Why Fanfiction Matters

by Meghan Mitchell '23 on April 20, 2023
Opinion Staff


Fanfiction is a strange topic. When mentioning it, you’re bound to be met with a wide range of reactions, from “You write fanfiction too?” to “You mean that nerdy fiction that tweens write?” As someone who has been in the fanfiction community for quite a while, I have seen my fair share of both well-written stories with in-depth characters and vivid world-building… and fiction that reads like it was written by twelve-year-olds who forgot spell check exists. Regardless, even the worst writers improve as they age, honing their writing skills and eventually creating something worth hyper-fixating on. However, despite the harmless fun of writing about characters of certain fandoms, many people still disregard fanfiction as a childish hobby. What these people fail to realize is that fanfiction does matter, for a variety of reasons. 

The first is fan interaction. It seems like certain fandoms such as Harry Potter, Supernatural, and even Twilight just won’t die despite their stories concluding years ago. That is mainly due to the number of dedicated fans still writing and reading about these characters. While the stories aren’t written by the authors of the original source material, fan interpretations can either be a refreshing look at a character or be so similar to the author’s work that it’s hard to tell the difference. Just because the main story is over doesn’t mean it has to stop for readers. In addition, fanfiction can be used as a creative outlet and allow people to become better writers.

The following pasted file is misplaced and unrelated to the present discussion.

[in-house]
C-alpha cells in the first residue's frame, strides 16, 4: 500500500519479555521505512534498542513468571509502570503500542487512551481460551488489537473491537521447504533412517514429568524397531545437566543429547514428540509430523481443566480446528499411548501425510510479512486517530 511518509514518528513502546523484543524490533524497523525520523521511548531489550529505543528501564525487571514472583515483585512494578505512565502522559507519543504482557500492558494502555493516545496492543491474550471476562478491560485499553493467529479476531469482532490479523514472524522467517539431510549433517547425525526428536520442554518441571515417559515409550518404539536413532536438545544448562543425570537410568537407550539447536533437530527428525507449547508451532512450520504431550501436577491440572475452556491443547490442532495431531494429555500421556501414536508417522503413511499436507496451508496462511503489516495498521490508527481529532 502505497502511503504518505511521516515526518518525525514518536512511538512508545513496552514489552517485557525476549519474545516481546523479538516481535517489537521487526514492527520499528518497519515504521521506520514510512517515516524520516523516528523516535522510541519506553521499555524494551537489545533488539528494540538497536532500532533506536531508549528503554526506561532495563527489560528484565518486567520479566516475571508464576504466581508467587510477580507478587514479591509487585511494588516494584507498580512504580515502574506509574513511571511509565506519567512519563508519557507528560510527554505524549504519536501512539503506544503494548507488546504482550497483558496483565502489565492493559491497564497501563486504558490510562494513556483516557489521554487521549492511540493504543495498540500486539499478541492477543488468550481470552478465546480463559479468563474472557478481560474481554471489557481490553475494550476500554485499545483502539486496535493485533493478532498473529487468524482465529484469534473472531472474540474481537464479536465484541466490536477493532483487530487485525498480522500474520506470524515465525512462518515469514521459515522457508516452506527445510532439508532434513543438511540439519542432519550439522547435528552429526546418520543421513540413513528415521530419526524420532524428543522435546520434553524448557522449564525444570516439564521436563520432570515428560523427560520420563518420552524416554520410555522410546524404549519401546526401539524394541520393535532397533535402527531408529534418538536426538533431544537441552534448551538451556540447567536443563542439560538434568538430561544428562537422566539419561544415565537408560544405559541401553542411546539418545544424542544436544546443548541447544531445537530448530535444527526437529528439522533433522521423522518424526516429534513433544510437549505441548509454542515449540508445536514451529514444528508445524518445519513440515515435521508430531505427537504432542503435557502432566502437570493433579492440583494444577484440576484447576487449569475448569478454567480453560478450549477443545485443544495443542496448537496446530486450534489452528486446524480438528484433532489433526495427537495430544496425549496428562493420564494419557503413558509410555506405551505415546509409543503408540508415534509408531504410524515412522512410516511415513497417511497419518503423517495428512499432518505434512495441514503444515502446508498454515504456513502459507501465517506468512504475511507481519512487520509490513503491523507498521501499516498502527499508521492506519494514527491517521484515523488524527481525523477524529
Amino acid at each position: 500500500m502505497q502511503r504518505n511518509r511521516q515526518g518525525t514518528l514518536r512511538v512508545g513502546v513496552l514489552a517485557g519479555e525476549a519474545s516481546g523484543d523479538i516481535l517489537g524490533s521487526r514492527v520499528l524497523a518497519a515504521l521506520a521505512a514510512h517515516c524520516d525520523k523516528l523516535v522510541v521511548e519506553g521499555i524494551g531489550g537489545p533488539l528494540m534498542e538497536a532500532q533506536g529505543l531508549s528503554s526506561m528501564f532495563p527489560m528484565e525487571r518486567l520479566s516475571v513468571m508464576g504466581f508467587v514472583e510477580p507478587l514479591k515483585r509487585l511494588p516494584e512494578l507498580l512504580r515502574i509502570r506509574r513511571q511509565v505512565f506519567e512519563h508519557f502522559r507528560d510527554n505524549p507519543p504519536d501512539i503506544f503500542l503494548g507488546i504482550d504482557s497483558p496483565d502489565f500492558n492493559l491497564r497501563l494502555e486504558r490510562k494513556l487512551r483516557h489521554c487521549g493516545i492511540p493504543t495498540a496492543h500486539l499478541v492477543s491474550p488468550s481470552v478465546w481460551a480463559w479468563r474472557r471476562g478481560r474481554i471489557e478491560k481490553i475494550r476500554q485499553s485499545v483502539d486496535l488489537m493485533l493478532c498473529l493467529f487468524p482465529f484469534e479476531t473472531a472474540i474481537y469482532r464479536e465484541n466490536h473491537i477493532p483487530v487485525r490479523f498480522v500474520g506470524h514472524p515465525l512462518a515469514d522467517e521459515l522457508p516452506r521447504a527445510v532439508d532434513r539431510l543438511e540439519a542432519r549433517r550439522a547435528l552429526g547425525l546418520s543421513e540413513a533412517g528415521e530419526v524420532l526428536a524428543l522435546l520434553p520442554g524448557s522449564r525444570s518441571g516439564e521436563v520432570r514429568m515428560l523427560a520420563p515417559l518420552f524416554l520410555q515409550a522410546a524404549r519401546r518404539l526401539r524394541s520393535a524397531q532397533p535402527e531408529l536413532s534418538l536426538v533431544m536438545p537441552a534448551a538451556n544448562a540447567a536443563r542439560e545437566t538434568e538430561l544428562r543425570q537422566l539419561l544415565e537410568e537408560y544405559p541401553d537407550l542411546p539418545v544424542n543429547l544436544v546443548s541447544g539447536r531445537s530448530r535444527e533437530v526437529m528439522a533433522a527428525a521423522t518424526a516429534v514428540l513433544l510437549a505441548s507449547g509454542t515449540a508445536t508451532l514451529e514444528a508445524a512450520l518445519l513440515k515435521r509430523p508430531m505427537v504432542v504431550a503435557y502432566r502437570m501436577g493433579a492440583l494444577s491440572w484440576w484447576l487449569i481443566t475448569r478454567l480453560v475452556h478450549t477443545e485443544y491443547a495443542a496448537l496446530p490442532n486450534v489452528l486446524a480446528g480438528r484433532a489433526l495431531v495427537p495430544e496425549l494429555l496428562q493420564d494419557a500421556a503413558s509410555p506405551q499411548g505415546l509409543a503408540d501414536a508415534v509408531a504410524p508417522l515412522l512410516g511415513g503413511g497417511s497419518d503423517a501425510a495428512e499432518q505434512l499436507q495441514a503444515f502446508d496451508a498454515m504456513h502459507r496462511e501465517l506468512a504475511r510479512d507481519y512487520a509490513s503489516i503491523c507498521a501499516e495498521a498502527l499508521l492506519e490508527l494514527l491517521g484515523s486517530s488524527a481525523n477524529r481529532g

Writing can also be therapeutic. Sometimes people will write a character with whom they feel a connection in a situation similar to one that they are currently experiencing, to better cope with the event. This is an example of what someone would call a comfort character. As strange as it may sound, doing this can be a real benefit to people as it helps them feel less alone in whatever situation they are facing. 

The last issue is the judgment fanfiction writers face. Fanfiction writers get called childish or face mocking because of the stereotype of it being something only tween girls do. To this, I ask: why do people care so much about what someone does in their free time? There are worse things people can do than writing stories about fictional characters. It’s also not like fanfiction is anything new; some classic literary works we read in Civ, such as Dante’s Inferno, could be considered fanfiction. It keeps people creative, and some of the best storytellers of the modern era got their start by writing fanfiction. It allows people to connect and form bonds in ways they wouldn’t be able to normally. It’s an experience unlike any other, and instead of being scorned, it should be encouraged to allow people to dream and be creative with the characters they love.